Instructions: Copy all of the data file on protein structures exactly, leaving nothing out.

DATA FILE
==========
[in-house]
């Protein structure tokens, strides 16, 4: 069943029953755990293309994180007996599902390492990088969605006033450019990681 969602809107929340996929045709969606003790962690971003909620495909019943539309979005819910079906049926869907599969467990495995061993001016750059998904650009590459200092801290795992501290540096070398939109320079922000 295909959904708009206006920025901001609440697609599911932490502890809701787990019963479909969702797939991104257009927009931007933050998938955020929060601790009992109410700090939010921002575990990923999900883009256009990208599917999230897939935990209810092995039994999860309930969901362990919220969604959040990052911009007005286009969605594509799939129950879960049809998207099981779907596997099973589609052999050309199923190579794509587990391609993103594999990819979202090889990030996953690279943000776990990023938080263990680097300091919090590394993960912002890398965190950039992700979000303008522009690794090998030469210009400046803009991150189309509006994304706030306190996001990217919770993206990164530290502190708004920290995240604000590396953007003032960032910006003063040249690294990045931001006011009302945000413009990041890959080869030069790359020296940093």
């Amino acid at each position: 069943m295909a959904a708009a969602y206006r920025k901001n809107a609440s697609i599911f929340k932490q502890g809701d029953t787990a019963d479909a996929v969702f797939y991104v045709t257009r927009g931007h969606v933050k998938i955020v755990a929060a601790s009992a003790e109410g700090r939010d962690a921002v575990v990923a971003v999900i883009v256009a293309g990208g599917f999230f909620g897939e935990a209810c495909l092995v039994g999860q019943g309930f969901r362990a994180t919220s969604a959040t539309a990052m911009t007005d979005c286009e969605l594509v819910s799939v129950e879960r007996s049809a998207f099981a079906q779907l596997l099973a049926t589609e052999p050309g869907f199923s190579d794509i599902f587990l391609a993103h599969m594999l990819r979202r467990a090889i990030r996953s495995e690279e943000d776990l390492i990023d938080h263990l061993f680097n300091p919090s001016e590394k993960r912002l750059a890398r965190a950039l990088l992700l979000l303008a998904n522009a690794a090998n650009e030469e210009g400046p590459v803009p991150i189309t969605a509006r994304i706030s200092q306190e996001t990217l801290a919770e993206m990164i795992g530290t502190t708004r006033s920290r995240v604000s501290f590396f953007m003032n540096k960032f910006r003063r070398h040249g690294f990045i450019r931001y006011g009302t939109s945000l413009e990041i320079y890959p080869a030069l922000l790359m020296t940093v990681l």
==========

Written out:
[in-house]
């Protein structure tokens, strides 16, 4: 069943029953755990293309994180007996599902390492990088969605006033450019990681 969602809107929340996929045709969606003790962690971003909620495909019943539309979005819910079906049926869907599969467990495995061993001016750059998904650009590459200092801290795992501290540096070398939109320079922000 295909959904708009206006920025901001609440697609599911932490502890809701787990019963479909969702797939991104257009927009931007933050998938955020929060601790009992109410700090939010921002575990990923999900883009256009990208599917999230897939935990209810092995039994999860309930969901362990919220969604959040990052911009007005286009969605594509799939129950879960049809998207099981779907596997099973589609052999050309199923190579794509587990391609993103594999990819979202090889990030996953690279943000776990990023938080263990680097300091919090590394993960912002890398965190950039992700979000303008522009690794090998030469210009400046803009991150189309509006994304706030306190996001990217919770993206990164530290502190708004920290995240604000590396953007003032960032910006003063040249690294990045931001006011009302945000413009990041890959080869030069790359020296940093």
């Amino acid at each position: 069943m295909a959904a708009a969602y206006r920025k901001n809107a609440s697609i599911f929340k932490q502890g809701d029953t787990a019963d479909a996929v969702f797939y991104v045709t257009r927009g931007h969606v933050k998938i955020v755990a929060a601790s009992a003790e109410g700090r939010d962690a921002v575990v990923a971003v999900i883009v256009a293309g990208g599917f999230f909620g897939e935990a209810c495909l092995v039994g999860q019943g309930f969901r362990a994180t919220s969604a959040t539309a990052m911009t007005d979005c286009e969605l594509v819910s799939v129950e879960r007996s049809a998207f099981a079906q779907l596997l099973a049926t589609e052999p050309g869907f199923s190579d794509i599902f587990l391609a993103h599969m594999l990819r979202r467990a090889i990030r996953s495995e690279e943000d776990l390492i990023d938080h263990l061993f680097n300091p919090s001016e590394k993960r912002l750059a890398r965190a950039l990088l992700l979000l303008a998904n522009a690794a090998n650009e030469e210009g400046p590459v803009p991150i189309t969605a509006r994304i706030s200092q306190e996001t990217l801290a919770e993206m990164i795992g530290t502190t708004r006033s920290r995240v604000s501290f590396f953007m003032n540096k960032f910006r003063r070398h040249g690294f990045i450019r931001y006011g009302t939109s945000l413009e990041i320079y890959p080869a030069l922000l790359m020296t940093v990681l």